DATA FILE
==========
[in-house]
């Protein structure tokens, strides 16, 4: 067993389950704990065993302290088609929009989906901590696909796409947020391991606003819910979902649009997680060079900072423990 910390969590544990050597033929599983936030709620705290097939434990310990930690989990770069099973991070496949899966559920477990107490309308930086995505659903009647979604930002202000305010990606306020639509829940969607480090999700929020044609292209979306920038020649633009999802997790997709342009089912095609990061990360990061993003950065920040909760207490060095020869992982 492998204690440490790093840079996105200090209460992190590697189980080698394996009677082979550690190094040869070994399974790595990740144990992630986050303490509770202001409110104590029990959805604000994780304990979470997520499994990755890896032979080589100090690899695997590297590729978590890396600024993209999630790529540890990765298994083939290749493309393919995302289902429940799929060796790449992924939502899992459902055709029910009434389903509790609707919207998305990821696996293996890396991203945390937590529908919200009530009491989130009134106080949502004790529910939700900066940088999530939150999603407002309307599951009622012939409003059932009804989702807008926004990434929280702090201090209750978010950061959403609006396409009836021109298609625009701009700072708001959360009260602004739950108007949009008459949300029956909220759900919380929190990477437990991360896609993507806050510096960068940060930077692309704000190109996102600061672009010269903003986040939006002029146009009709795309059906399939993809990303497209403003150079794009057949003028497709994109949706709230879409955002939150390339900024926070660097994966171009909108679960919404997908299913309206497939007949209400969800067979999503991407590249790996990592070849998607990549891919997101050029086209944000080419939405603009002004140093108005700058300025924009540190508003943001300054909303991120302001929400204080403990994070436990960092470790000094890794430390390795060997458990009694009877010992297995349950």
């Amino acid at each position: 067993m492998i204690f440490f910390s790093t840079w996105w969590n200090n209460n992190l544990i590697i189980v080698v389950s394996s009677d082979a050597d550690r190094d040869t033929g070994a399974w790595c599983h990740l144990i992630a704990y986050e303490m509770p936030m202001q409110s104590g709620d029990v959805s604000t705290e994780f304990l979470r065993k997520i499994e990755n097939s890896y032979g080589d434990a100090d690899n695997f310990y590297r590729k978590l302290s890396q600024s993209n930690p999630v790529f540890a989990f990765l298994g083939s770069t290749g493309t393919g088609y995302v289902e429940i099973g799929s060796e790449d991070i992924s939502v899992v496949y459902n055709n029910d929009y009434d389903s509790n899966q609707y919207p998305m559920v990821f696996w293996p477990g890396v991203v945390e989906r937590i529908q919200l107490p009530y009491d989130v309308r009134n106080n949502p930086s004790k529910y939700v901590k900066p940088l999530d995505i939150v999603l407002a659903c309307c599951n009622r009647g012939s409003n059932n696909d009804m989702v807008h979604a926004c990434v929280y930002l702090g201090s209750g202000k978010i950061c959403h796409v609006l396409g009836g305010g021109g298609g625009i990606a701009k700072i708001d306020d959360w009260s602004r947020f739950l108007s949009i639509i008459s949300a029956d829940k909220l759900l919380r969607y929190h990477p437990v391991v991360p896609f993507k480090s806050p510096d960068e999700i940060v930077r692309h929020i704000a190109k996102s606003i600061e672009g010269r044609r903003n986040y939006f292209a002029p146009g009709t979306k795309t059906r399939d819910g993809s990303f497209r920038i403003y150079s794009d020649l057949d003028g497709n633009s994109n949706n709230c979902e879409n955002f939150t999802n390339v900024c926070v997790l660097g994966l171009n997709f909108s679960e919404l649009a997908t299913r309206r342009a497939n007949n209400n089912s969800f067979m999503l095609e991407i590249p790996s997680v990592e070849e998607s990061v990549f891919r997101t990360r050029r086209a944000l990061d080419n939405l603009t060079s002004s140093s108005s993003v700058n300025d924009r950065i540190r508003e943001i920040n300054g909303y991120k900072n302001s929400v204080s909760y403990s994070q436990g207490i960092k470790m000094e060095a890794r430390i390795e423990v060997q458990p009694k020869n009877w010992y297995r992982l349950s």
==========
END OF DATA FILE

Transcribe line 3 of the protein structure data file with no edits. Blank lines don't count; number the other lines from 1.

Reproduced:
């Amino acid at each position: 067993m492998i204690f440490f910390s790093t840079w996105w969590n200090n209460n992190l544990i590697i189980v080698v389950s394996s009677d082979a050597d550690r190094d040869t033929g070994a399974w790595c599983h990740l144990i992630a704990y986050e303490m509770p936030m202001q409110s104590g709620d029990v959805s604000t705290e994780f304990l979470r065993k997520i499994e990755n097939s890896y032979g080589d434990a100090d690899n695997f310990y590297r590729k978590l302290s890396q600024s993209n930690p999630v790529f540890a989990f990765l298994g083939s770069t290749g493309t393919g088609y995302v289902e429940i099973g799929s060796e790449d991070i992924s939502v899992v496949y459902n055709n029910d929009y009434d389903s509790n899966q609707y919207p998305m559920v990821f696996w293996p477990g890396v991203v945390e989906r937590i529908q919200l107490p009530y009491d989130v309308r009134n106080n949502p930086s004790k529910y939700v901590k900066p940088l999530d995505i939150v999603l407002a659903c309307c599951n009622r009647g012939s409003n059932n696909d009804m989702v807008h979604a926004c990434v929280y930002l702090g201090s209750g202000k978010i950061c959403h796409v609006l396409g009836g305010g021109g298609g625009i990606a701009k700072i708001d306020d959360w009260s602004r947020f739950l108007s949009i639509i008459s949300a029956d829940k909220l759900l919380r969607y929190h990477p437990v391991v991360p896609f993507k480090s806050p510096d960068e999700i940060v930077r692309h929020i704000a190109k996102s606003i600061e672009g010269r044609r903003n986040y939006f292209a002029p146009g009709t979306k795309t059906r399939d819910g993809s990303f497209r920038i403003y150079s794009d020649l057949d003028g497709n633009s994109n949706n709230c979902e879409n955002f939150t999802n390339v900024c926070v997790l660097g994966l171009n997709f909108s679960e919404l649009a997908t299913r309206r342009a497939n007949n209400n089912s969800f067979m999503l095609e991407i590249p790996s997680v990592e070849e998607s990061v990549f891919r997101t990360r050029r086209a944000l990061d080419n939405l603009t060079s002004s140093s108005s993003v700058n300025d924009r950065i540190r508003e943001i920040n300054g909303y991120k900072n302001s929400v204080s909760y403990s994070q436990g207490i960092k470790m000094e060095a890794r430390i390795e423990v060997q458990p009694k020869n009877w010992y297995r992982l349950s």